December – January 2019

U.S. Economic and Market Highlights

  • U.S. Stock market return in January (via the S&P 500) was up almost 8% (best January since 1987) after being down 9% in December (worst December since 1931).
  • Since the start of the new year stock markets continued to be volatile but mostly positive on good news about U.S. employment, continuing trade talks with China, and a wait and see approach by the Fed toward raising interest rates.
  • The stock market rally in January was welcome following the worst Christmas Eve performance in history and the significant correction in December resulting in negative stock market returns for the year 2018, along with negative returns from other asset classes including non-U.S. fixed income securities.
  • Lower inflation, especially gasoline prices, and the prospects for slowing global economic growth brought down interest rate expectations. The 10-year U.S. Treasury Bond rate dropped to near 12-month lows in January which further flattened the yield curve.
  • With positive corporate earnings being reported for the fourth quarter, stock market momentum continued positively throughout January, even though consumer confidence forecasts fell significantly as the partial government shut-down sparked fears regarding workers’ claims and long-term negative residual effects.
  • slowdown in the U.S. housing market continued as existing home sales declined 10% on a year-over-year basis, in part because of rising interest rates last year which seem to have met a near-term peak.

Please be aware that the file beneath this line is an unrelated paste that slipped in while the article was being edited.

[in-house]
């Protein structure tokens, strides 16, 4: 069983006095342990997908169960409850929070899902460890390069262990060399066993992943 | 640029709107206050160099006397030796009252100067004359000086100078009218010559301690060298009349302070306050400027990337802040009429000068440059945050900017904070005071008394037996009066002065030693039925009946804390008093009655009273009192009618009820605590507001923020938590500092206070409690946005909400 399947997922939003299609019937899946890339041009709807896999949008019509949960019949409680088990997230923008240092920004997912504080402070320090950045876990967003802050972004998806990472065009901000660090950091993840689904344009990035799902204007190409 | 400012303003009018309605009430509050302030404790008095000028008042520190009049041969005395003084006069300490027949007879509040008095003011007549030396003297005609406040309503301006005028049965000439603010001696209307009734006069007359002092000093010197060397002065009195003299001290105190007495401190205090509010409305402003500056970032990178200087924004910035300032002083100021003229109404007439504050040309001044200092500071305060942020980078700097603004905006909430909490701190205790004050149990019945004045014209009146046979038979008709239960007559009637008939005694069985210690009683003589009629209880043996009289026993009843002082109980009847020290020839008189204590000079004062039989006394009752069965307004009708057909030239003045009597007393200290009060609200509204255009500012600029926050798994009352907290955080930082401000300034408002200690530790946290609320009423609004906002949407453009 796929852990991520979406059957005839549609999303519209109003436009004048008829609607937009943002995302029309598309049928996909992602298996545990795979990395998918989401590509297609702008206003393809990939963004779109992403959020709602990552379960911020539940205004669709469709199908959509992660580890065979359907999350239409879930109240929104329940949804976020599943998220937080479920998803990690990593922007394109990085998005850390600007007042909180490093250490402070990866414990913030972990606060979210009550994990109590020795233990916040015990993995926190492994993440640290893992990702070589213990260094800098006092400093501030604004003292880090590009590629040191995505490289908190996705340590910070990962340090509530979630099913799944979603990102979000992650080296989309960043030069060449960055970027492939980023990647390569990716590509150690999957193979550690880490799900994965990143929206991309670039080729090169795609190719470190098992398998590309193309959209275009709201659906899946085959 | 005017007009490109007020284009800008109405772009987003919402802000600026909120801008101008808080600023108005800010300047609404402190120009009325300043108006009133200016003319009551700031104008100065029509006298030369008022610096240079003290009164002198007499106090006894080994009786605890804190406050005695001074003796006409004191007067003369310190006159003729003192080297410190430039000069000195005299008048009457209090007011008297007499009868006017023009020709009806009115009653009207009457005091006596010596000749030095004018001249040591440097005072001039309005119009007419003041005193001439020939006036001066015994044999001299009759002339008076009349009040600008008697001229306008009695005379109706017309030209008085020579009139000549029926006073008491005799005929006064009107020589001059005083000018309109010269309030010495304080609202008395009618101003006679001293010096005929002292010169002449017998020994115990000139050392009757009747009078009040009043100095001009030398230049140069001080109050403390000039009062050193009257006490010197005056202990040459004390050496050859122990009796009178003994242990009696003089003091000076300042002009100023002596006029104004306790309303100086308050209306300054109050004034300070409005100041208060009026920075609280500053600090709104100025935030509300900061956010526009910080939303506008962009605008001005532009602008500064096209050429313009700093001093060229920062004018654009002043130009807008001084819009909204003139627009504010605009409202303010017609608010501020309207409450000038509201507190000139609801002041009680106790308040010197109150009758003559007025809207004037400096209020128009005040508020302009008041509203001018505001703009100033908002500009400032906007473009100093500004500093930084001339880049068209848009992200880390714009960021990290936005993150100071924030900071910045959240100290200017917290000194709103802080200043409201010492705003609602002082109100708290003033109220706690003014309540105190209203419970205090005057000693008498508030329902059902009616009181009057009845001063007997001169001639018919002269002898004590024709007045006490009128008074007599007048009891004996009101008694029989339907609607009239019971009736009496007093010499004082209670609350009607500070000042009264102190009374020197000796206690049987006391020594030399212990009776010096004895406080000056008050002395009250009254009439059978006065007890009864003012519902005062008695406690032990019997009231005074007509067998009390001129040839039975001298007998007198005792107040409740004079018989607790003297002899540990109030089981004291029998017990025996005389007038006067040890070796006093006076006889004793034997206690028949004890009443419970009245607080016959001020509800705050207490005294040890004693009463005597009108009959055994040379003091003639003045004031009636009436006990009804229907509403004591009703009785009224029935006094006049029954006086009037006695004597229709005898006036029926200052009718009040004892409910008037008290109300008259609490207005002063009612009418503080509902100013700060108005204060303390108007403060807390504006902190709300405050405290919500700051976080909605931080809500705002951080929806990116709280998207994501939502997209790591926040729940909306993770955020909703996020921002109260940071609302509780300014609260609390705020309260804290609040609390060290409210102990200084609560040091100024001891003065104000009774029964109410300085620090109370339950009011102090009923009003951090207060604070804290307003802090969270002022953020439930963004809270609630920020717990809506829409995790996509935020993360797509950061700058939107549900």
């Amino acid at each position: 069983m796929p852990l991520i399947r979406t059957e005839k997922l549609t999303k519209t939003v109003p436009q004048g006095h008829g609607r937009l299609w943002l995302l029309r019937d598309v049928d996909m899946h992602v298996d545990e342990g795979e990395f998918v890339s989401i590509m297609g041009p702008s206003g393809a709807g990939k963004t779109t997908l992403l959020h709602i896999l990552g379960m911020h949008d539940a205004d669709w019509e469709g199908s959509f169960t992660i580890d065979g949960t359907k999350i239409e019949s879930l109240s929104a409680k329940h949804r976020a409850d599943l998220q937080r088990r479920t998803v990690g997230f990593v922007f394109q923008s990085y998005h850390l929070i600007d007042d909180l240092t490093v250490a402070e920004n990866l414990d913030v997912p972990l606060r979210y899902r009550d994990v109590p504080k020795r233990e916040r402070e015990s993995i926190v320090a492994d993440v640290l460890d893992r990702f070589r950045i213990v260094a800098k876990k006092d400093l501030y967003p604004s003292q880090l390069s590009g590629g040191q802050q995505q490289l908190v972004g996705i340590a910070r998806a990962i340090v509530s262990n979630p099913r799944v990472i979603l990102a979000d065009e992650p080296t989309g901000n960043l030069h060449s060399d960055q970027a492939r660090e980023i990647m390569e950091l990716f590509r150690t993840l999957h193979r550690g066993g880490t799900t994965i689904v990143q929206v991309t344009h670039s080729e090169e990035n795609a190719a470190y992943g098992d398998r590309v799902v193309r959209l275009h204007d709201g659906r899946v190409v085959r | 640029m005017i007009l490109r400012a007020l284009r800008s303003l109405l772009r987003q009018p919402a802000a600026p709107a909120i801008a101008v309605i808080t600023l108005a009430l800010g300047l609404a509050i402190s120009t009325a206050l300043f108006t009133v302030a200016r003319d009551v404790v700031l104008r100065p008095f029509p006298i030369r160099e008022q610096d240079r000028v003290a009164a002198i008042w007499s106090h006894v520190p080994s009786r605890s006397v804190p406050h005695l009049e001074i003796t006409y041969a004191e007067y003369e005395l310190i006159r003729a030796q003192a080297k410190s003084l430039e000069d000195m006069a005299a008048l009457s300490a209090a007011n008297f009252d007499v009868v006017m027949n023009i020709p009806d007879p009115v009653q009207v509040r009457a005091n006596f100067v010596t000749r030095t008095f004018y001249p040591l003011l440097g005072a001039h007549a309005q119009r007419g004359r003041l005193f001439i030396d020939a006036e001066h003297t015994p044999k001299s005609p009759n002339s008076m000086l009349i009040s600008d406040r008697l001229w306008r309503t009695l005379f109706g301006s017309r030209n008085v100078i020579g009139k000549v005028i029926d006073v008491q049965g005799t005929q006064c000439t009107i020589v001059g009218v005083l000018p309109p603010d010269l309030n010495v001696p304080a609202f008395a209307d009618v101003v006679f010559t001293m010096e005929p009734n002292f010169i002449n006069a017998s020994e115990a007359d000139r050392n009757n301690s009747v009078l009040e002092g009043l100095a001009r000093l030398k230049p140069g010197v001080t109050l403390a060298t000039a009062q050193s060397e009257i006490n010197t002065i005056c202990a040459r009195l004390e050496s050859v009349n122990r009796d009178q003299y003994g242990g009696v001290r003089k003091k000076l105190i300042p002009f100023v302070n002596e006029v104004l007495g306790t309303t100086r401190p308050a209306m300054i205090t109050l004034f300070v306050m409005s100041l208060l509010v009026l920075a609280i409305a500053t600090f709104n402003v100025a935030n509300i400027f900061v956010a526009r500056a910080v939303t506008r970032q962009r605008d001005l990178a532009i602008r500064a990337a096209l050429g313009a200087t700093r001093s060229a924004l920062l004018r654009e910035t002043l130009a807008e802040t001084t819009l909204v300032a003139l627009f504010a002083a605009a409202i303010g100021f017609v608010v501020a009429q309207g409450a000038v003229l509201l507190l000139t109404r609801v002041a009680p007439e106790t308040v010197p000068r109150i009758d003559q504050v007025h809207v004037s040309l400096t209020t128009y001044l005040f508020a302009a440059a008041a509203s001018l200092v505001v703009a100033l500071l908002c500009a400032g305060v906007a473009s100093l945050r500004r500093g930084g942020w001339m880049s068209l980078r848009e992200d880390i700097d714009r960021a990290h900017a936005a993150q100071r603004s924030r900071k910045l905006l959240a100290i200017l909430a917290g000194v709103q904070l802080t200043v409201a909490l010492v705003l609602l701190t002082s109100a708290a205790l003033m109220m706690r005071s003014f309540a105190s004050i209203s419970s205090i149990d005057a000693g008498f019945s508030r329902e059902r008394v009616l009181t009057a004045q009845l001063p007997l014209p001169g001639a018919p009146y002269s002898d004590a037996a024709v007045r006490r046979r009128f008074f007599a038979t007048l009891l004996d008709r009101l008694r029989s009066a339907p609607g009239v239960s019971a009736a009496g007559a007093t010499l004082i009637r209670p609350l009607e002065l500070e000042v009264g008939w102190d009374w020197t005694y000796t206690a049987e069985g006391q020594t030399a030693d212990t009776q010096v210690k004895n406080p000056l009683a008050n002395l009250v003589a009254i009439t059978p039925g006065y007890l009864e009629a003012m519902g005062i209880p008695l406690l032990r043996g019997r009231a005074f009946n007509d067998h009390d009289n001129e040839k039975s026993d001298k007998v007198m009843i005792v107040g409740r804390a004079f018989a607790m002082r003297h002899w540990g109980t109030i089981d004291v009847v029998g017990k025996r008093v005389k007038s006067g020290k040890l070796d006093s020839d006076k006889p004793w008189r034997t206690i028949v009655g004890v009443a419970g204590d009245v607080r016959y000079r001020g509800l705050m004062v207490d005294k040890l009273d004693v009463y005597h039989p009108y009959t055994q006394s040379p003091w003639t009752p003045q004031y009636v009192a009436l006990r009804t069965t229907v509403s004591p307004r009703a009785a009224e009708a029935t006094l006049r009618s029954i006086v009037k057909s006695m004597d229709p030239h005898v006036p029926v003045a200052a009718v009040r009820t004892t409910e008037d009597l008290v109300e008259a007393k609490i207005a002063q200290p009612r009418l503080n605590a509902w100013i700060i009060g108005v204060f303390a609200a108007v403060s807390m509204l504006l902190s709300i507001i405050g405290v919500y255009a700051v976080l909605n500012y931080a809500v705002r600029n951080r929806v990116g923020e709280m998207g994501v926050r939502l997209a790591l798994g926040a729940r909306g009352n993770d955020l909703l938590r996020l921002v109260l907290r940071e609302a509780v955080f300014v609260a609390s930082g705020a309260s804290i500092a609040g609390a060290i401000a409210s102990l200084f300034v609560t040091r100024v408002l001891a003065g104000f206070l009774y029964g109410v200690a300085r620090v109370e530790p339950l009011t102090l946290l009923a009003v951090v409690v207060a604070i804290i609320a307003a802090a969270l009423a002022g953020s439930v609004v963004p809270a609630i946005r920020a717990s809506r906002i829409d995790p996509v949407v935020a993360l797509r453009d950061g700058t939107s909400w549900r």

• The correction in equities in the fourth quarter of -13.5%, was significant when measured in the short-term. But higher-risk asset classes, intended for longer-term appreciation such as equities, should also be measured over longer-term periods. See annualized returns in the table below for various asset classes over different periods.
  • Investment-grade corporate bonds also lost value in December as the stock market sold-off on concerns about a trade war and slowing global growth. Emerging market debt and equities continued to face challenges as the U.S. dollar maintained strength against other currencies, but with less potential for continued strengthening with the Fed’s decision to slow-down rate increases.
  • Treasury, agency, and mortgage-backed bonds that are sensitive to interest rates rallied in December and January as long-term rates declined.
  • The overall outlook in the U.S. is for continued growth, albeit at a slower pace in 2019. Most leading indicators are positive and do not suggest a near-term recession. However, we are likely in the late stages of the economic cycle and economic growth around the globe has been slowing, in some cases significantly (i.e. China).
  • Additional obstacles that are evident which could accelerate economic decline include: a major trade-war with China, a failed hard-Brexit, a systemic impasse between the White House and U.S. Congress, not to mention the unknown factors that will influence activities and results in 2019.
  • That is why we encourage you to review your time-horizon for investing (including the need for income and growth) and determine the appropriate mix of stocks, bonds, and alternatives that match-up with your time horizon. With a longer-term perspective you will better be able to take advantage of down markets by rebalancing in a timely manner, accumulating more investments at lower prices, and being better positioned for future gains.
  • See the attached Periodic Table of Investment Returns which shows shifting asset classes over the years, as certain investments move in and out of favor relative to others.


The above was prepared for informational purposes only and is not an offer to buy or sell or a solicitation of an offer to buy or sell any security/instrument or to participate in any trading strategy. Past performance is not indicative of future results.